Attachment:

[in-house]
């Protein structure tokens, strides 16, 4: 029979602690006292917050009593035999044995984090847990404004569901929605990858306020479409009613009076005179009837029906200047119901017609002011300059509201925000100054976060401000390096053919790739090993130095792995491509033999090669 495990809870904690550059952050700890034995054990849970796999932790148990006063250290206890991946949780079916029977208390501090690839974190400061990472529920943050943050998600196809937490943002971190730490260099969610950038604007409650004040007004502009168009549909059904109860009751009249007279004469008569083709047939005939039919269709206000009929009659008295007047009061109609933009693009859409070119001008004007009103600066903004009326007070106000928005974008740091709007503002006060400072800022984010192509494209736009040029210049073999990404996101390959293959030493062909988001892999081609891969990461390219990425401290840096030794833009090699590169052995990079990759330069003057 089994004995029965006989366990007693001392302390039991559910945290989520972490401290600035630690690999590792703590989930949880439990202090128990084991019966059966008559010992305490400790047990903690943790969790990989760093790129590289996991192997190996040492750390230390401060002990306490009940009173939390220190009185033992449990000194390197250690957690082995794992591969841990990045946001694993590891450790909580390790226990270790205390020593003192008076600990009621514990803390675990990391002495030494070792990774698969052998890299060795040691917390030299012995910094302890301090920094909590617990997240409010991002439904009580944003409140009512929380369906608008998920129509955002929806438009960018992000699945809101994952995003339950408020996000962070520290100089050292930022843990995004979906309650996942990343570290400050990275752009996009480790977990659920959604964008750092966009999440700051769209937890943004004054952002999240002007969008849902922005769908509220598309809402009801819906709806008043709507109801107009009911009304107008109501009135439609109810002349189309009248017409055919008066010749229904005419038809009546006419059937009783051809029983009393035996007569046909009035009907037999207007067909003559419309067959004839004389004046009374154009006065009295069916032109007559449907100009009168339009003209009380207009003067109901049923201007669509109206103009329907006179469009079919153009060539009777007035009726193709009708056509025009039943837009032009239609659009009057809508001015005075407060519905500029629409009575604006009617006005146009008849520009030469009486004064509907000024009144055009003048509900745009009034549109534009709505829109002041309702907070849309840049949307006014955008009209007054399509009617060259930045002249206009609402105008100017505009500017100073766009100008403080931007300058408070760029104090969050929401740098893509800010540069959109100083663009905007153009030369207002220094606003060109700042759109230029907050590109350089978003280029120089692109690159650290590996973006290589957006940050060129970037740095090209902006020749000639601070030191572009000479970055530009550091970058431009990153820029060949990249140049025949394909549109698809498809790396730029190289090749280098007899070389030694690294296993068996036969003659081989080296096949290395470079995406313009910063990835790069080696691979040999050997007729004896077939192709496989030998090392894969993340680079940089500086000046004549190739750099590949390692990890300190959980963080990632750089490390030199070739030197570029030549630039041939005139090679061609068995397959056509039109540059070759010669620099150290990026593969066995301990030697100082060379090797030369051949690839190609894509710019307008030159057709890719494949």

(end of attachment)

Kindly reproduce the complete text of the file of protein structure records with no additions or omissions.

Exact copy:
[in-house]
């Protein structure tokens, strides 16, 4: 029979602690006292917050009593035999044995984090847990404004569901929605990858306020479409009613009076005179009837029906200047119901017609002011300059509201925000100054976060401000390096053919790739090993130095792995491509033999090669 495990809870904690550059952050700890034995054990849970796999932790148990006063250290206890991946949780079916029977208390501090690839974190400061990472529920943050943050998600196809937490943002971190730490260099969610950038604007409650004040007004502009168009549909059904109860009751009249007279004469008569083709047939005939039919269709206000009929009659008295007047009061109609933009693009859409070119001008004007009103600066903004009326007070106000928005974008740091709007503002006060400072800022984010192509494209736009040029210049073999990404996101390959293959030493062909988001892999081609891969990461390219990425401290840096030794833009090699590169052995990079990759330069003057 089994004995029965006989366990007693001392302390039991559910945290989520972490401290600035630690690999590792703590989930949880439990202090128990084991019966059966008559010992305490400790047990903690943790969790990989760093790129590289996991192997190996040492750390230390401060002990306490009940009173939390220190009185033992449990000194390197250690957690082995794992591969841990990045946001694993590891450790909580390790226990270790205390020593003192008076600990009621514990803390675990990391002495030494070792990774698969052998890299060795040691917390030299012995910094302890301090920094909590617990997240409010991002439904009580944003409140009512929380369906608008998920129509955002929806438009960018992000699945809101994952995003339950408020996000962070520290100089050292930022843990995004979906309650996942990343570290400050990275752009996009480790977990659920959604964008750092966009999440700051769209937890943004004054952002999240002007969008849902922005769908509220598309809402009801819906709806008043709507109801107009009911009304107008109501009135439609109810002349189309009248017409055919008066010749229904005419038809009546006419059937009783051809029983009393035996007569046909009035009907037999207007067909003559419309067959004839004389004046009374154009006065009295069916032109007559449907100009009168339009003209009380207009003067109901049923201007669509109206103009329907006179469009079919153009060539009777007035009726193709009708056509025009039943837009032009239609659009009057809508001015005075407060519905500029629409009575604006009617006005146009008849520009030469009486004064509907000024009144055009003048509900745009009034549109534009709505829109002041309702907070849309840049949307006014955008009209007054399509009617060259930045002249206009609402105008100017505009500017100073766009100008403080931007300058408070760029104090969050929401740098893509800010540069959109100083663009905007153009030369207002220094606003060109700042759109230029907050590109350089978003280029120089692109690159650290590996973006290589957006940050060129970037740095090209902006020749000639601070030191572009000479970055530009550091970058431009990153820029060949990249140049025949394909549109698809498809790396730029190289090749280098007899070389030694690294296993068996036969003659081989080296096949290395470079995406313009910063990835790069080696691979040999050997007729004896077939192709496989030998090392894969993340680079940089500086000046004549190739750099590949390692990890300190959980963080990632750089490390030199070739030197570029030549630039041939005139090679061609068995397959056509039109540059070759010669620099150290990026593969066995301990030697100082060379090797030369051949690839190609894509710019307008030159057709890719494949």